How the Institute for the Biology of Stem Cells grows more than cells
The Institute for the Biology of Stem Cells (IBSC) at UC Santa Cruz is planning an ambitious postdoctoral training program called the Discovery Scholars in Stem Cell Research (DiSC). The DiSC’s primary mission will be to plunge postdocs into ambitious, cutting-edge research. But there’s more.
The DiSC will also address one of the most confounding problems in science, technology, engineering and math (STEM) education: when postdoctoral researchers break away and form their own laboratories after completing their post-doc, they are often ill-prepared for the leadership and mentoring skill leading a lab requires.
Camilla Forsberg and Lindsay Hinck, professors in UCSC’s departments of Biomolecular Engineering (BME) and Molecular, Cell and Developmental Biology Department (MCDB) respectively, co-direct the interdisciplinary Institute for the Biology of Stem Cells (IBSC).
“What Camilla [Forsberg] and I are doing,” said Hinck, “is bringing together an interdisciplinary project that spans two divisions [Engineering and PbSci (Physical and Biological Sciences)]. We’re bringing in scholars who have the ability to reach across those disciplines and learn the skills they need to start their own labs or guide their research into the next phase.”
Postdoctoral research is a stepping stone between the Ph.D program and becoming a professor or researcher running his or her own laboratory. It’s a crucial moment, when funding and recognition tmean the difference between launching a career and sputtering out.
DiSC provides structured mentoring and career development for postdoctoral researchers at the IBSC. The program beginning will pay salary and benefits for two years to competitively selected candidates to pursue cutting-edge stem cell research, while also providing instruction in grant-writing, leadership, teaching, mentoring, industry relations, and project management. Additionally, the formation of training cohorts will strengthen the postdoc community and build professional networks for sustained, career-long peer-to-peer interactions. An important goal is to recruit and retain underrepresented groups to diversify the future leadership of stem cell research.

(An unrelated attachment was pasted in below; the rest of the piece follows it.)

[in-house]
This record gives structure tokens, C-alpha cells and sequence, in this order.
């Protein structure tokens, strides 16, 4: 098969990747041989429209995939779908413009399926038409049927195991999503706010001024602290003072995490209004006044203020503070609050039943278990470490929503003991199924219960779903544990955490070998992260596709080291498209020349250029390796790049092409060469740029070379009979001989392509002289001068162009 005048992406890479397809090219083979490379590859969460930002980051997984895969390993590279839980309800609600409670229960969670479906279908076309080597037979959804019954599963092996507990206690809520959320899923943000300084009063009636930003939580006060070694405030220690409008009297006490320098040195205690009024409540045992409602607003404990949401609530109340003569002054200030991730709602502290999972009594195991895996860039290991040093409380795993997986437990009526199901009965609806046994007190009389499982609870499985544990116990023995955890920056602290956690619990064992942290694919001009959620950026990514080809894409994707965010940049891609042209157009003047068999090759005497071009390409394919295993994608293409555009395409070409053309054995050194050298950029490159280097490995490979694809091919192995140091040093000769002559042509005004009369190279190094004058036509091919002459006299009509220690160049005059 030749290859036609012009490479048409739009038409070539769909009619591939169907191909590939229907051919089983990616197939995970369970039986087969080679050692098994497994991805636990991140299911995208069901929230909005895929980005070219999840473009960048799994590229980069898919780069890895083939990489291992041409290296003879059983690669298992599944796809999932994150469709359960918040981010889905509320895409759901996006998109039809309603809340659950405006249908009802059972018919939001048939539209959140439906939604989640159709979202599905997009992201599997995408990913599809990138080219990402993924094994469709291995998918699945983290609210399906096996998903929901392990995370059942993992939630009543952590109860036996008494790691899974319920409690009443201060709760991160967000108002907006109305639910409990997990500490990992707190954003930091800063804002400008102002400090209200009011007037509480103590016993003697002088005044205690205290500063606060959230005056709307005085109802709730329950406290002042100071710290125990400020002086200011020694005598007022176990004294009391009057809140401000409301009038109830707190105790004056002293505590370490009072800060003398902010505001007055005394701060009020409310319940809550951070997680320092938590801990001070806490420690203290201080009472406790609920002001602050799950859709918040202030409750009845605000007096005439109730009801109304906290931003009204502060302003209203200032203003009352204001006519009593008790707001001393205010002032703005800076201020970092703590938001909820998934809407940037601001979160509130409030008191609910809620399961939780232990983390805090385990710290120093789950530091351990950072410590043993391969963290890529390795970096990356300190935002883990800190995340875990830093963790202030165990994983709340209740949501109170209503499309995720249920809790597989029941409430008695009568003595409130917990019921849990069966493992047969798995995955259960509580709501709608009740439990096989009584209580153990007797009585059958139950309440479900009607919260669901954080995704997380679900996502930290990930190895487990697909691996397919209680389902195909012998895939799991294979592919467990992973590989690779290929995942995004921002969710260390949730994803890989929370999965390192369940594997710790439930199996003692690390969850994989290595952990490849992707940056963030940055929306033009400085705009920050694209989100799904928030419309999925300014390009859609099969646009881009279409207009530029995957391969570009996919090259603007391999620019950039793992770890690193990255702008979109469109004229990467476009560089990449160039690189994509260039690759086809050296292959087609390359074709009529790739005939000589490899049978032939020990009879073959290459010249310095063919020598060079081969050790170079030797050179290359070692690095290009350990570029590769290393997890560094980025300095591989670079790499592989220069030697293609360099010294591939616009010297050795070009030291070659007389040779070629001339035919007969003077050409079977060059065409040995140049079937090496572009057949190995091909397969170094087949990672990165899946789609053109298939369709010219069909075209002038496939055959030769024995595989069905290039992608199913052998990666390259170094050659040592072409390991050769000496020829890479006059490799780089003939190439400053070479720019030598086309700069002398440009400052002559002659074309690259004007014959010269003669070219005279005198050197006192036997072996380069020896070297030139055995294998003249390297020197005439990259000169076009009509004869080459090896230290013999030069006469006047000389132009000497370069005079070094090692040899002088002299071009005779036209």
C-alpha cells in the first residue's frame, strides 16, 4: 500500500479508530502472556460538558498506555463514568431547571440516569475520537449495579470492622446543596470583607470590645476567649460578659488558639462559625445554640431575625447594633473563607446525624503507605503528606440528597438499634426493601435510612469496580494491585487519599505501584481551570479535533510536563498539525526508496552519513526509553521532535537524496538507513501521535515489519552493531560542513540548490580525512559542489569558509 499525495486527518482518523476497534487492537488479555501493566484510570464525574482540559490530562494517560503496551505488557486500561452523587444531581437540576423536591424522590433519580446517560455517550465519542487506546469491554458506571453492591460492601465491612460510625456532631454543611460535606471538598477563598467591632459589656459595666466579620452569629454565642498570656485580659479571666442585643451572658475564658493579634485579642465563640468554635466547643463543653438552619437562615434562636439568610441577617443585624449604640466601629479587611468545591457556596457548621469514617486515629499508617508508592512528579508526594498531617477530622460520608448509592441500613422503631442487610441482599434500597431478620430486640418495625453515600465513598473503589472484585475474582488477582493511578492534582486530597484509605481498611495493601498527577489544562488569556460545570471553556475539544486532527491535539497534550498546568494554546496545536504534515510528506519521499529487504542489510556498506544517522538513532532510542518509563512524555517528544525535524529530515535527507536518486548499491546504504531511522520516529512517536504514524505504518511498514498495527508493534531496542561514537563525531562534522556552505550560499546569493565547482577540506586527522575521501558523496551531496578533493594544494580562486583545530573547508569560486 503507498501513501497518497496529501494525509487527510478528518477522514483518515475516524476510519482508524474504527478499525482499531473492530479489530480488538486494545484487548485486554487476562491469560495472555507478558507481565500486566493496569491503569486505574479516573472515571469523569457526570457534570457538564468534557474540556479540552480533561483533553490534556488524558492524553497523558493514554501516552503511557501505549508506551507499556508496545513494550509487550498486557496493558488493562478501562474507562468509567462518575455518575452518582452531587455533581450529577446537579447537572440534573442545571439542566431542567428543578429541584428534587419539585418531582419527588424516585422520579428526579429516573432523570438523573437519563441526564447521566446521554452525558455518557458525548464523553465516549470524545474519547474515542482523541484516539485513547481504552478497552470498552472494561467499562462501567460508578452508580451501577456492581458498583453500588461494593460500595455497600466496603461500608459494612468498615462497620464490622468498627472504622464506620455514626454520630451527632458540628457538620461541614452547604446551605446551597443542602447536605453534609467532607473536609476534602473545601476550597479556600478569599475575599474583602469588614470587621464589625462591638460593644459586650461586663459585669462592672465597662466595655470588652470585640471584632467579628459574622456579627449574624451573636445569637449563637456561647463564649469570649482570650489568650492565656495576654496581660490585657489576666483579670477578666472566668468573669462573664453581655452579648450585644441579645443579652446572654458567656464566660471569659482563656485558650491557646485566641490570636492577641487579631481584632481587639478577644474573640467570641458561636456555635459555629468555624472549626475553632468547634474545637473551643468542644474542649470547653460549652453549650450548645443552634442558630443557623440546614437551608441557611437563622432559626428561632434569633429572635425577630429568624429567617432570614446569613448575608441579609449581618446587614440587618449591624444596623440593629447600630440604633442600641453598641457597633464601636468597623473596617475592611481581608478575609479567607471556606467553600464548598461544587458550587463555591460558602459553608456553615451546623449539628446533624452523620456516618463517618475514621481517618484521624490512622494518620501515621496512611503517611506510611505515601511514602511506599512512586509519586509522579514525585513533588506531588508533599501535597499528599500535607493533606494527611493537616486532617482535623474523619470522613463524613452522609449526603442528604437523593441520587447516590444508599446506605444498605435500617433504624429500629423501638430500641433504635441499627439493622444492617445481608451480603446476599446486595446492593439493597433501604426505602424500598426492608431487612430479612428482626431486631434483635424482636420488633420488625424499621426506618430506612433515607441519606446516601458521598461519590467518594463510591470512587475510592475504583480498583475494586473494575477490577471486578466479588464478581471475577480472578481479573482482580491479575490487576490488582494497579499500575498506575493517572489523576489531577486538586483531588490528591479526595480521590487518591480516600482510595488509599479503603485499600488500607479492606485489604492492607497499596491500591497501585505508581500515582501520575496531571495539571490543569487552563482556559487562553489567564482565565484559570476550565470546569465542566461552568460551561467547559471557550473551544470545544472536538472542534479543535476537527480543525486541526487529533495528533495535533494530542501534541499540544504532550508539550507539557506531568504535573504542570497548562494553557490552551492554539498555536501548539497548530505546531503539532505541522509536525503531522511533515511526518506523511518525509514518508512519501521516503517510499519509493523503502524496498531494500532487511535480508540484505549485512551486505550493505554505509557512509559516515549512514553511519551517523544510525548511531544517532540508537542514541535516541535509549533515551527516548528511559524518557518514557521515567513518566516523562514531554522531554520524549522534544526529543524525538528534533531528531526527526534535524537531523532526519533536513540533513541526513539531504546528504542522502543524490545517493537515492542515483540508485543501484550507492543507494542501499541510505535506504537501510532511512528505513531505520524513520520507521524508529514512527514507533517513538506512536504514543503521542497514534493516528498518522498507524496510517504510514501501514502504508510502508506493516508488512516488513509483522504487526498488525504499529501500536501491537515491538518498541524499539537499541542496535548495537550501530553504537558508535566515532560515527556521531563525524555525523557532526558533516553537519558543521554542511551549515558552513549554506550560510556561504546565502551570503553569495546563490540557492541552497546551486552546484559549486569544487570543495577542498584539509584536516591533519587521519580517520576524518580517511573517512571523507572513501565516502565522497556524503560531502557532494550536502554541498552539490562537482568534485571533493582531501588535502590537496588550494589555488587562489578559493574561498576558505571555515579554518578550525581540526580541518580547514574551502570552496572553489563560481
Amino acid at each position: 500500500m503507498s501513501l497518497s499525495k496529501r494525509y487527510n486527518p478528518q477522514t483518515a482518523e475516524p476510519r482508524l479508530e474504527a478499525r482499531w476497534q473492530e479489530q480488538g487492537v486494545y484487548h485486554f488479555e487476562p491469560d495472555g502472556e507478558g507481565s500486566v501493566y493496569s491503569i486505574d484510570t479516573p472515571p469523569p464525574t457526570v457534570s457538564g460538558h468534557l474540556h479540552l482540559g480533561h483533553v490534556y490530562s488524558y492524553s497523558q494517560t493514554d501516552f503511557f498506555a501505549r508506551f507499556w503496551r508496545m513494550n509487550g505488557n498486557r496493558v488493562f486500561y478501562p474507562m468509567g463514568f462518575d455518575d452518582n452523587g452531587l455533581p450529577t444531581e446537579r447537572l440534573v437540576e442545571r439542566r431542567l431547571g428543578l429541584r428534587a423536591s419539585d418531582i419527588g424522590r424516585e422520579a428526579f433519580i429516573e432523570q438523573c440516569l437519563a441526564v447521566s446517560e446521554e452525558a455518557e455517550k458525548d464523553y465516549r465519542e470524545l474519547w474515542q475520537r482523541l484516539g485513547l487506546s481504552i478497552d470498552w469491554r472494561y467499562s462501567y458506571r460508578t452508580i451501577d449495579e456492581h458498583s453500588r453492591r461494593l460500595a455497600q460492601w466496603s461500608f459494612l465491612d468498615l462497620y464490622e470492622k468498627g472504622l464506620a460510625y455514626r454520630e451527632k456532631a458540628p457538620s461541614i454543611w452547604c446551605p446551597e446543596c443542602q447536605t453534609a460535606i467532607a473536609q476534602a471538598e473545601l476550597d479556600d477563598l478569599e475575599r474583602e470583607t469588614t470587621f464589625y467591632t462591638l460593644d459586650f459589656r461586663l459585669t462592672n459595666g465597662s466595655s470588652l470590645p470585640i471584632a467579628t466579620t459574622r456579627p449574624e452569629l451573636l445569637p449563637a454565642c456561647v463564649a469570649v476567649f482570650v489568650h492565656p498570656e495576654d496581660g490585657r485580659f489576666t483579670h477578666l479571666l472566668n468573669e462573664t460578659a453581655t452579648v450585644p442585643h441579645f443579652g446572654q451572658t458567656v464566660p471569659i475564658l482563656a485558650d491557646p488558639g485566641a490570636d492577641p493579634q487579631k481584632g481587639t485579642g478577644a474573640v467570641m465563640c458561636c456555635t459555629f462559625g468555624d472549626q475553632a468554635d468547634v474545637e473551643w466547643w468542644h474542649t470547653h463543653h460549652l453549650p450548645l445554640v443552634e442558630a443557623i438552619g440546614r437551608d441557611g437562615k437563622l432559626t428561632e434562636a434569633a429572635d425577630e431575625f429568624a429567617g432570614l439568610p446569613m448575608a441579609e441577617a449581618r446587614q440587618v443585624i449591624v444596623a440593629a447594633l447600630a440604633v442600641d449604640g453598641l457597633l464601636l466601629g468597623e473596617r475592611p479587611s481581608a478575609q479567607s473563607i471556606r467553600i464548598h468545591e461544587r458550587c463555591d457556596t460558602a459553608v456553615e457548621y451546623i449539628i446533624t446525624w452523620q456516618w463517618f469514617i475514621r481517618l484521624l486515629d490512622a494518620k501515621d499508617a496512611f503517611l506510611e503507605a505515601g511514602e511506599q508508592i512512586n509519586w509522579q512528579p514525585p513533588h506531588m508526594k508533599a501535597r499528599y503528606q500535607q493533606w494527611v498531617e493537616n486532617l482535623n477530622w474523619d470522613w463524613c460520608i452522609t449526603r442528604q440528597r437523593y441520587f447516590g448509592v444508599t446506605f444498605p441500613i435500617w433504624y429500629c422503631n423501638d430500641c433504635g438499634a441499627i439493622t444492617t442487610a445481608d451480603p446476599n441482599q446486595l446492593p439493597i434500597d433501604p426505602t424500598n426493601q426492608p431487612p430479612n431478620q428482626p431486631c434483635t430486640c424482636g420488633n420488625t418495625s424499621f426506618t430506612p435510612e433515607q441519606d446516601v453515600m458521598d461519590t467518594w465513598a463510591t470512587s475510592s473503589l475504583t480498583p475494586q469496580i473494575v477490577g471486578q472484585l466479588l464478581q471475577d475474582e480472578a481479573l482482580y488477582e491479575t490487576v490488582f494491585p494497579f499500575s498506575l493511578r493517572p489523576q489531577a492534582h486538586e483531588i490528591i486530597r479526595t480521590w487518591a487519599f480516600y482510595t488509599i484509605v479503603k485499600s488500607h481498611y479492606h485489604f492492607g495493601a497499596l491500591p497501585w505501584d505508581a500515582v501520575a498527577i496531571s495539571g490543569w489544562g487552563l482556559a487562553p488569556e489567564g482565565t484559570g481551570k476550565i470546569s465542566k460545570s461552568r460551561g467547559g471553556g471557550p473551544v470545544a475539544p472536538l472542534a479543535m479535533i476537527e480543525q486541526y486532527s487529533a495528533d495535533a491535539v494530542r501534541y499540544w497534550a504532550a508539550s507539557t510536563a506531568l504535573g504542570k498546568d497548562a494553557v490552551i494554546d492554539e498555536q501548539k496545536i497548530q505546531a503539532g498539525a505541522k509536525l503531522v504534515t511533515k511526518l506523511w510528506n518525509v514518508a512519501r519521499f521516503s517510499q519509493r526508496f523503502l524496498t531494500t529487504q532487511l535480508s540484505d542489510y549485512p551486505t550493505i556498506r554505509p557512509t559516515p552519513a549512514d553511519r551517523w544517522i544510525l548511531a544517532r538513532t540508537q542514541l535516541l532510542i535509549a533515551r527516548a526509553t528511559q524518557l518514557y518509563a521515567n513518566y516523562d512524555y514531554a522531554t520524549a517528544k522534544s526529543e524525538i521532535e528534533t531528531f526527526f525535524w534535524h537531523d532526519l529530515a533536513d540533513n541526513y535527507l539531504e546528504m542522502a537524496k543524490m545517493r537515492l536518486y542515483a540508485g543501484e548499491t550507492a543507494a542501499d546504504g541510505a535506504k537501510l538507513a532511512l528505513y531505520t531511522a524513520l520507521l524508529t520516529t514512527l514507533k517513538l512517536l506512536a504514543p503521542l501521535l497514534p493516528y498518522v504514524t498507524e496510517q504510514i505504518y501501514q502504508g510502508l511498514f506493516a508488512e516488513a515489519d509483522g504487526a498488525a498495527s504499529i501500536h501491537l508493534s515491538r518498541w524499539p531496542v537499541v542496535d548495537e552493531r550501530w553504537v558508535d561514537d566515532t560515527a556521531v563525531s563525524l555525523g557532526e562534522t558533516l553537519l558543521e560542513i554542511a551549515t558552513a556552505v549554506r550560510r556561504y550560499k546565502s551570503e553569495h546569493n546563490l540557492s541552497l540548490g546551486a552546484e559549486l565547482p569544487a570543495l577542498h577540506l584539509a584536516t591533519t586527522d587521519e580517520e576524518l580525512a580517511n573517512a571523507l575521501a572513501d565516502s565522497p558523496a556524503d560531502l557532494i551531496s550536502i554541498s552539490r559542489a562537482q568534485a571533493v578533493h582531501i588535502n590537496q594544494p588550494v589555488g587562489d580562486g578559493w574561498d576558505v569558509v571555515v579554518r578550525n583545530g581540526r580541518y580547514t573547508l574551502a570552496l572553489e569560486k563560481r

“The postdoc [training/appointment] is a special time in the development of a young scientist’s career,” said Dr. Sofie Salama, a research scientist in biomolecular engineering at the Institute for the Biology of Stem Cells who directs Professor David Haussler’s wet lab. “In their Ph.D. programs, young scientists learn how to do science. The postdoctoral period is when they really get a chance to develop a research program that they’re going to take out into the world, it’s their time to take the skills that they’ve learned in their Ph.D. and start to build a career.”
Dr. Smrithi Rajendiran is a postdoc in Forsberg’s lab. She began her education in India and completed her Ph.D. at the University of North Texas Health Sciences Center. “I came here from the University of North Texas Health Sciences Center where I studied cancer biology. Now I’m working with hematopoietic (blood) stem cells. One of my projects involves studying a specific molecule which allows stem cells to move in and out of their preferred niches. We’re also deeply interested in identifying what types of cells stem cells make: which is particularly useful in therapy.”
Rajendiran would like to run a lab of her own. “My long-term goal is to work on pediatric and leukemic cancers. I didn’t have any in vivo training before coming to the Institute. This lab has given me an extensive skill set that enables me to combine both my knowledge of cancer and of stem cells to make a difference in the future.”
“There’s a little bit of a herd mentality in science,” said Salama. “The big famous guys—and I say guys because it actually still is mostly men—tend to attract more money, so funding people at the postdoctoral level gives them a chance, a leg up to penetrate the academy and continue.”
Among the research underway at the IBSC: aspects of mammalian brain development, stem cell plasticity in prostate basal cells, circadian clock regulation, breast stem cell development, the molecular aspects of stem cell division and differentiation, hematopoietic (blood) stem cell regulation during early development and into aging, and epigenetics.
“We are at a paradigm-shifting moment with stem cells,” Rajendiran said. “CRISPR technology now allows us to add, subtract or otherwise modify stem cells and transplant them back into a patient. The majority of diseases could be treated this way, be it editing with CRISPR or supplementing existing stem cells with others grown in a petri dish instead of waiting for a transplant.”
“CRISPR-based technologies are also accelerating stem cell research by enabling manipulation beyond gene editing,” said Forsberg. “Such “epigenetic” regulation is core to understanding stem cell differentiation into mature cells, both during normal development and in regenerative medicine.”
The Discovery Scholars in Stem Cell program will foster the next generation of postdoctoral scholars, letting them launch their own laboratories and advance stem cell science and human health.
“We don’t just produce research at the Institute for the Biology of Stem Cells,” said Forsberg. “We also produce researchers.”
Would you like more information about the Institute for the Biology of Stem Cells? Please see https://stemcell.soe.ucsc.edu
For information about supporting the Discovery Scholars in Stem Cell Research Postdoctoral Training Program (DiSC) please contact Roger Trippel at email@example.com